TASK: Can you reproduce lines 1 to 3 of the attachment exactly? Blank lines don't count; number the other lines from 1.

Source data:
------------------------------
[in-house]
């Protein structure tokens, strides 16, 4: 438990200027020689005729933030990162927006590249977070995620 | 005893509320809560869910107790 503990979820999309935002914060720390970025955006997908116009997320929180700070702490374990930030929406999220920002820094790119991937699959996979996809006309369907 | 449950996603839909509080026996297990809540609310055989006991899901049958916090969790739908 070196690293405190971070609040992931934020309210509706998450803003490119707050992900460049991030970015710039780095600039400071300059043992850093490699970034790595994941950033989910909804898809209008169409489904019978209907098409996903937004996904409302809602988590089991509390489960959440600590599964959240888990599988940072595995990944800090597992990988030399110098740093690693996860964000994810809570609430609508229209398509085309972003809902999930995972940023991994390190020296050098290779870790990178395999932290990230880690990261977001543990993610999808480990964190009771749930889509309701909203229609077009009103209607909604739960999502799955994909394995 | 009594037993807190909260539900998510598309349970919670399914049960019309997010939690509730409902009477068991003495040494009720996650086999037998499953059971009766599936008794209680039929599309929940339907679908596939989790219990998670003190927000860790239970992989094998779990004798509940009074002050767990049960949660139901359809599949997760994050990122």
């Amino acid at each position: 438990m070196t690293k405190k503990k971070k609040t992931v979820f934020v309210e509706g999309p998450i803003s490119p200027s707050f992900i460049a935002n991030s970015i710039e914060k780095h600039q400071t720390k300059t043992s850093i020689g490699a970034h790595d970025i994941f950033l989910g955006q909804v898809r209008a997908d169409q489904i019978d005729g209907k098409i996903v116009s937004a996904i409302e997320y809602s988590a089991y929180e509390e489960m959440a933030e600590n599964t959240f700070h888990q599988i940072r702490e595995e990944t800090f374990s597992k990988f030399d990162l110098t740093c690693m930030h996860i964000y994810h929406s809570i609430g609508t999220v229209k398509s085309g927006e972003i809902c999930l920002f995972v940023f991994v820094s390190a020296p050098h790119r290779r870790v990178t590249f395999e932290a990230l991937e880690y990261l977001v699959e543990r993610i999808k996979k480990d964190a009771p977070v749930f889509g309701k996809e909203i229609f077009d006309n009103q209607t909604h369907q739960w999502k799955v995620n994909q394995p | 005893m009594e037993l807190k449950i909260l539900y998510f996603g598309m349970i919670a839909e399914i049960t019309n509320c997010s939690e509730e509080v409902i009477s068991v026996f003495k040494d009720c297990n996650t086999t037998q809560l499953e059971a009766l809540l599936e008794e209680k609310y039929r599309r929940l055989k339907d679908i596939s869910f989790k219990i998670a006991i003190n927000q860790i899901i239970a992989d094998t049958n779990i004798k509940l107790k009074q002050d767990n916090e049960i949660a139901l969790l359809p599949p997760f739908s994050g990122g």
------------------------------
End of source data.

[in-house]
């Protein structure tokens, strides 16, 4: 438990200027020689005729933030990162927006590249977070995620 | 005893509320809560869910107790 503990979820999309935002914060720390970025955006997908116009997320929180700070702490374990930030929406999220920002820094790119991937699959996979996809006309369907 | 449950996603839909509080026996297990809540609310055989006991899901049958916090969790739908 070196690293405190971070609040992931934020309210509706998450803003490119707050992900460049991030970015710039780095600039400071300059043992850093490699970034790595994941950033989910909804898809209008169409489904019978209907098409996903937004996904409302809602988590089991509390489960959440600590599964959240888990599988940072595995990944800090597992990988030399110098740093690693996860964000994810809570609430609508229209398509085309972003809902999930995972940023991994390190020296050098290779870790990178395999932290990230880690990261977001543990993610999808480990964190009771749930889509309701909203229609077009009103209607909604739960999502799955994909394995 | 009594037993807190909260539900998510598309349970919670399914049960019309997010939690509730409902009477068991003495040494009720996650086999037998499953059971009766599936008794209680039929599309929940339907679908596939989790219990998670003190927000860790239970992989094998779990004798509940009074002050767990049960949660139901359809599949997760994050990122």
């Amino acid at each position: 438990m070196t690293k405190k503990k971070k609040t992931v979820f934020v309210e509706g999309p998450i803003s490119p200027s707050f992900i460049a935002n991030s970015i710039e914060k780095h600039q400071t720390k300059t043992s850093i020689g490699a970034h790595d970025i994941f950033l989910g955006q909804v898809r209008a997908d169409q489904i019978d005729g209907k098409i996903v116009s937004a996904i409302e997320y809602s988590a089991y929180e509390e489960m959440a933030e600590n599964t959240f700070h888990q599988i940072r702490e595995e990944t800090f374990s597992k990988f030399d990162l110098t740093c690693m930030h996860i964000y994810h929406s809570i609430g609508t999220v229209k398509s085309g927006e972003i809902c999930l920002f995972v940023f991994v820094s390190a020296p050098h790119r290779r870790v990178t590249f395999e932290a990230l991937e880690y990261l977001v699959e543990r993610i999808k996979k480990d964190a009771p977070v749930f889509g309701k996809e909203i229609f077009d006309n009103q209607t909604h369907q739960w999502k799955v995620n994909q394995p | 005893m009594e037993l807190k449950i909260l539900y998510f996603g598309m349970i919670a839909e399914i049960t019309n509320c997010s939690e509730e509080v409902i009477s068991v026996f003495k040494d009720c297990n996650t086999t037998q809560l499953e059971a009766l809540l599936e008794e209680k609310y039929r599309r929940l055989k339907d679908i596939s869910f989790k219990i998670a006991i003190n927000q860790i899901i239970a992989d094998t049958n779990i004798k509940l107790k009074q002050d767990n916090e049960i949660a139901l969790l359809p599949p997760f739908s994050g990122g």